FATCA: America’s policy of regaining lost taxes is skewed
This week it was revealed by the global media that Wal-Mart, the American multinational retail corporation, owns more than $76 billion of assets in overseas tax havens.
The story was covered by a whole host of media outlets, including Bloomberg, USA Today, the New York Post and many more.
Wal-Mart is doing nothing wrong as it has structured itself properly and efficiently. Therefore it doesn’t owe any tax or is not accused of any wrongdoing.
This is much like the vast majority of the 7.6 million Americans living overseas. So why does the highly contentious Foreign Account Tax Compliance Act, or FATCA, force these mostly middle-income Americans to comply with the drawn-out, cumbersome, expensive process, to prove they are not tax evaders, when corporates are not faced with the same scrutiny?
To me this policy – of retrieving supposedly undisclosed taxes from American expats but not big business – is unfair, skewed and nonsensical.
I have no problem in giving my full support to FATCA’s main objective, which is to catch out tax evaders. In principle, a very noble objective as I’m sure anyone would agree. But I do not in any way support the ineffective dragnet way in which it is being carried out.
Since it came into effect last summer, millions of hard-working U.S. citizens living and/or working abroad must report their private financial information to the IRS. Of course I would agree that everything possible must be done to try and eradicate tax evasion, but the costly, burdensome, ineffective approach of FATCA is certainly not the answer.
I have spoken out on countless occasions against FATCA – indeed, I was recently presented with an award in New York for my campaigning on this issue – and I will continue working as hard as I can to see the law repealed. It is fatally flawed and as we have seen in its first year of operation, it has given us a masterclass in the law of unintended consequences.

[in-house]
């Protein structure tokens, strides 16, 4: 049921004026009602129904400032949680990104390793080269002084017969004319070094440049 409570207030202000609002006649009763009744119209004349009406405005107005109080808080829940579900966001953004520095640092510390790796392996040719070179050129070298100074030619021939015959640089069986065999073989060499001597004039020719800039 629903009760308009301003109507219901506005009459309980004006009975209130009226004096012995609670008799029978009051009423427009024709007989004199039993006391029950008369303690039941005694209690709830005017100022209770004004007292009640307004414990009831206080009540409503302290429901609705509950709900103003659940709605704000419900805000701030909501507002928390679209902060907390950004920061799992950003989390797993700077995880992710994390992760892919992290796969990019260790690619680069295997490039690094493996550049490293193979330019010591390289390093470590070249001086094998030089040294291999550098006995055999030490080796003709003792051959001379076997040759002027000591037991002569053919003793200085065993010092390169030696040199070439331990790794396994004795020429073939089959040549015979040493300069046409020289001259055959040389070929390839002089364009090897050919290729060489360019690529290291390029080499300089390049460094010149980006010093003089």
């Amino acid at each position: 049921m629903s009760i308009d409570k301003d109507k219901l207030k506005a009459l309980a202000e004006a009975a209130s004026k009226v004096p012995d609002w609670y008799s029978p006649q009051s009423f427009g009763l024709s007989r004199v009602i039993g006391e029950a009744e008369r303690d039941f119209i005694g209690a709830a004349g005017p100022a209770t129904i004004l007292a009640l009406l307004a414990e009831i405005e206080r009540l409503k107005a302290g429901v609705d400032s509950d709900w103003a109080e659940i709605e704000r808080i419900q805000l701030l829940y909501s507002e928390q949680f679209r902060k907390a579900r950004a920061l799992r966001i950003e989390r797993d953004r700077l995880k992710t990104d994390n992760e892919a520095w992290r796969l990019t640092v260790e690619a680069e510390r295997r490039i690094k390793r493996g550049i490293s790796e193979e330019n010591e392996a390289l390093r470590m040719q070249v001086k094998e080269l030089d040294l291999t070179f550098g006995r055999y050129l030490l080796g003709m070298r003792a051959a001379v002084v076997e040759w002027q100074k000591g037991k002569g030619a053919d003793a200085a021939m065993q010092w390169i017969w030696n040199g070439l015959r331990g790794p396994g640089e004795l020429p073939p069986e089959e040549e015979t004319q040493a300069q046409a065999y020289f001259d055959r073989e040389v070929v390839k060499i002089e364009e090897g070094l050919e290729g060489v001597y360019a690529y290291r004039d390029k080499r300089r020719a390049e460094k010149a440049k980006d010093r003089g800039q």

I’m referring here, amongst other things, to the fact that Americans overseas are now being routinely ejected from banks and other financial institutions in their adopted countries because they are deemed more trouble than they are worth due to FATCA’s onerous regulations.
American firms operating in international markets as well as the U.S. are also feeling the negativity of FATCA. And as such, down the line we’ll see America’s worldwide competitiveness damaged, which will in turn affect U.S. and global economic growth.
With this issue clearly being of major importance, in a blog I wrote earlier this month, I called on America’s presidential candidates to come clean on their viewpoint regarding FATCA. This law affects millions of ordinary Americans all over the world, as well as U.S. companies operating globally, so candidates running for the White House who support FATCA must validate their reasons why, whilst those who are against it need to stress to voters why their believe it is profoundly flawed and what steps they will take to see it revoked.
The issue of FATCA must therefore play a crucial part in America’s conversation ahead of the 2016 election. For everyone’s sake.